Work placements can often be the all-important bridge between finishing university and finding a job.
During his Deakin arts/law degree, Simon Suttie was able to gain invaluable experience that not only gave his studies practical context, but led directly to his current role as a Victoria Legal Aid (VLA) lawyer.
Through Deakin’s Work Integrated Learning (WIL) program, Simon undertook a placement at Peninsula Regional Office of VLA where he spent one day a week in court assisting the duty lawyer as a clerk. It was a placement, he says, that gave him the opportunity to build the skills and capacity he needed for the competitive job market.
‘It provided me with a very hands-on experience of the world of criminal law, and I took as many opportunities as I could to develop practical advocacy skills such as interviewing clients, conducting negotiations with the prosecution and appearing on behalf of clients in court,’ he says.
After his formal placement concluded, Simon continued volunteering with VLA where he undertook a further 75-day College of Law work-experience placement after completing his studies at Deakin.
‘Ultimately, I built up enough experience to be offered a job as a lawyer at the Peninsula Regional Office of VLA which I started just a few weeks after being admitted as a lawyer. My studies at Deakin introduced me to VLA and without the student placement program – and the support of Marlene Ebejer who oversees the program – I probably would not have the job today,’ he reflects.
In addition to his VLA work experience, Simon was also able to undertake an internship at the Projects Abroad Human Rights Office (PAHRO) in Africa where he spent two months as a human rights law intern assisting refugees with applications for refugee status.
‘My internship with PAHRO – located in Cape Town – gave me my first practical experience in the field of social justice and human rights and it gave me the base that I needed to propel myself into a career in that field. I was able to gain four credit points towards the international studies side of my degree for that experience,’ he says.
With a lifetime passion for social justice and law issues, Simon says a double degree in international studies and law was a natural fit for his study and career pursuits.
‘Deakin was also ahead of its time in terms of its online learning environment … I was looking for a university that gave me the flexibility to learn independently without the formal classroom structure that I had experienced at school. Deakin was the obvious choice considering the way that it embraced online learning. Essentially I was able to study and submit assignments from anywhere in the world,’ he says.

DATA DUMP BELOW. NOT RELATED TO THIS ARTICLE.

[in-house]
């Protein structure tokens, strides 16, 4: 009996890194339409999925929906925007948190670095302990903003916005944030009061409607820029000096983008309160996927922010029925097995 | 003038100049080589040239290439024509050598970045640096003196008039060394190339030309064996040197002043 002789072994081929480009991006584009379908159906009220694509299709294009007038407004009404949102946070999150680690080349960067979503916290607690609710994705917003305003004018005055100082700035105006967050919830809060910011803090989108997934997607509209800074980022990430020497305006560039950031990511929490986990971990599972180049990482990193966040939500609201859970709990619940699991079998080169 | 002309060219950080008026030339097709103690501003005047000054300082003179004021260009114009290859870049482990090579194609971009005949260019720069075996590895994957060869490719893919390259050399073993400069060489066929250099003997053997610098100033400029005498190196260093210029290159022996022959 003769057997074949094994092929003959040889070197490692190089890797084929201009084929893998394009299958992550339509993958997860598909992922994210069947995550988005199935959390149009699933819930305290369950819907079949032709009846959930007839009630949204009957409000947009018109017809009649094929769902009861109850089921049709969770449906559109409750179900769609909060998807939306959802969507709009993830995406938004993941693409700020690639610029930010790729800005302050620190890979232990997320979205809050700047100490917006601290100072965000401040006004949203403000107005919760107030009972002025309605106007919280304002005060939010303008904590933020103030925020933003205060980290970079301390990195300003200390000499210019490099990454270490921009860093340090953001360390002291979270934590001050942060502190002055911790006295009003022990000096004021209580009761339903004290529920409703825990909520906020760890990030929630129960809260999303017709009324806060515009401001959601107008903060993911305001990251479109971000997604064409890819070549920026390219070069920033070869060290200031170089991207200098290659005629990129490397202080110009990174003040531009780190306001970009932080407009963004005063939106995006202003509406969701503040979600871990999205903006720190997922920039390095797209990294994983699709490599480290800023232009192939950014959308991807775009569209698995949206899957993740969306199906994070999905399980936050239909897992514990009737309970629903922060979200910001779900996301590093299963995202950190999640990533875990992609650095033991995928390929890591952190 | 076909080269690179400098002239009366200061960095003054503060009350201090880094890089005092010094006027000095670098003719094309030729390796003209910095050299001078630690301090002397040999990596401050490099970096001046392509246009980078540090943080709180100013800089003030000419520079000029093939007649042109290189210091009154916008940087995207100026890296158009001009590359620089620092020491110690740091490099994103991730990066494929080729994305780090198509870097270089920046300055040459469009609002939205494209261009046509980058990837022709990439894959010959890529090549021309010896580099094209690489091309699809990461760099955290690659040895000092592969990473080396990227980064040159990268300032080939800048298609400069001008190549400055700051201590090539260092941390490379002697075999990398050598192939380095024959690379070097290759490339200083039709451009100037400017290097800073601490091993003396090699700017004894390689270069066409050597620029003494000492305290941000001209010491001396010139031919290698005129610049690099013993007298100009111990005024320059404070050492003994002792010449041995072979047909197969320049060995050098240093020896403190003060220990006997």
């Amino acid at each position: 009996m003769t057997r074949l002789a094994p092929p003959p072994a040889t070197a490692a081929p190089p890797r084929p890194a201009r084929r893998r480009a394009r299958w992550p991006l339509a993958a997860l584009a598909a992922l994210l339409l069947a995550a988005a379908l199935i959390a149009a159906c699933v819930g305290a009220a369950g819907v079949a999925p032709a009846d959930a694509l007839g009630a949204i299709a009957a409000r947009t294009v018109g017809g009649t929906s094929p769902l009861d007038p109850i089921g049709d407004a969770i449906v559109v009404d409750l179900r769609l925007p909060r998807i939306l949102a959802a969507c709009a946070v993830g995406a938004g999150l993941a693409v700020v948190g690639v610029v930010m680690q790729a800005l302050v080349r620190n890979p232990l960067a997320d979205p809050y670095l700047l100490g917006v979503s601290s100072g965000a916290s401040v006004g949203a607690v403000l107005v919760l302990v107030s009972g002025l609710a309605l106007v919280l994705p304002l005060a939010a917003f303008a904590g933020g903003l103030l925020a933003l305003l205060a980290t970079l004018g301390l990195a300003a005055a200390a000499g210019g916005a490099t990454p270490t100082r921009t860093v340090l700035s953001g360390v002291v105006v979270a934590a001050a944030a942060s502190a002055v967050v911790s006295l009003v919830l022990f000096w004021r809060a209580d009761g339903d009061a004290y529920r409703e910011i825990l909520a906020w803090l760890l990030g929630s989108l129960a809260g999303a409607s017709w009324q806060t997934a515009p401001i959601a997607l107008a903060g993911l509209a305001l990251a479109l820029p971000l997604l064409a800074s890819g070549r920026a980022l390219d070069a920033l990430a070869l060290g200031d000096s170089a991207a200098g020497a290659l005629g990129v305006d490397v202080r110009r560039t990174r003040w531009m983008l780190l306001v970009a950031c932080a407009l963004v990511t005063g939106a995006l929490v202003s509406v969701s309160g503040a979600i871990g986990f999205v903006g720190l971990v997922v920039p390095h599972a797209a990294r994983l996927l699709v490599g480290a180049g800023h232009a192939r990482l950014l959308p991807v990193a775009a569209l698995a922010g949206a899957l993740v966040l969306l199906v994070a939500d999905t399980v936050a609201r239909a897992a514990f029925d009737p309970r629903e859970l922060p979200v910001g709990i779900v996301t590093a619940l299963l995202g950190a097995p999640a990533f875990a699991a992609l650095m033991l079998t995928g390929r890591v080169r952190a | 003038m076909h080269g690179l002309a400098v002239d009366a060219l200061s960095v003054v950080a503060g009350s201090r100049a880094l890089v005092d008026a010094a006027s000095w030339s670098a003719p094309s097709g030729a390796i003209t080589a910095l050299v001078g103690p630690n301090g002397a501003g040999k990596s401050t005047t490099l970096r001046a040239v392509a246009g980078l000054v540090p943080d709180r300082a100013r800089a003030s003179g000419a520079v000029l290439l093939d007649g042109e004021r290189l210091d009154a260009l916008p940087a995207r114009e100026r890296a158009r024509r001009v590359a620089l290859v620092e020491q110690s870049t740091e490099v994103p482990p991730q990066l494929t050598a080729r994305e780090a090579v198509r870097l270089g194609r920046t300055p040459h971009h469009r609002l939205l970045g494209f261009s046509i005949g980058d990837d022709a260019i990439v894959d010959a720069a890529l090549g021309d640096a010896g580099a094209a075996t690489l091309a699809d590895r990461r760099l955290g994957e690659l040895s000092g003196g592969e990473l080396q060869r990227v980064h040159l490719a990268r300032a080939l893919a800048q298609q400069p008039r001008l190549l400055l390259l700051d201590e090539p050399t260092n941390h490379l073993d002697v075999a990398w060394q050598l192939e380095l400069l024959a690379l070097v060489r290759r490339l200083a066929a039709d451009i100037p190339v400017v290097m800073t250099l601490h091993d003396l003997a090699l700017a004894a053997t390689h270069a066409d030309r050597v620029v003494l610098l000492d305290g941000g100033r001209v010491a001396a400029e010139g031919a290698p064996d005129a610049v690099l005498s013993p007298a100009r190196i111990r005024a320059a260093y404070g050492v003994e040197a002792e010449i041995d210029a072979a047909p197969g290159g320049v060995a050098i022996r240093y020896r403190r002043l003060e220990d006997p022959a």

Simon’s role at VLA revolves largely around criminal law where he works with a diverse range of issues and clients.
‘No two days are ever the same. Criminal defence lawyers in the social justice sector give a voice to those people in our society who are not armed with the resources to deal with their legal issues. Many VLA clients suffer significant mental health issues, substance abuse issues and experience long periods of homelessness. My place in the criminal justice system is to ensure that my clients’ position is advanced to the Prosecution and to the Court to enable a fair and just outcome,’ he explains.
While he’d like to work on international justice and human right issues in the future, for now, Simon is keen to continue ‘learning as much as possible’ in his current role while working towards the advancement of social justice and human rights.
His advice for other students is take advantage of every opportunity that will help build skills for a stand-out resume.
‘Look for opportunities to develop the experience that will set you apart – besides making a difference in the increasingly-challenging jobs market, it will enable you to decide, much sooner, which areas of your field interest you most and which direction you want to take your career.’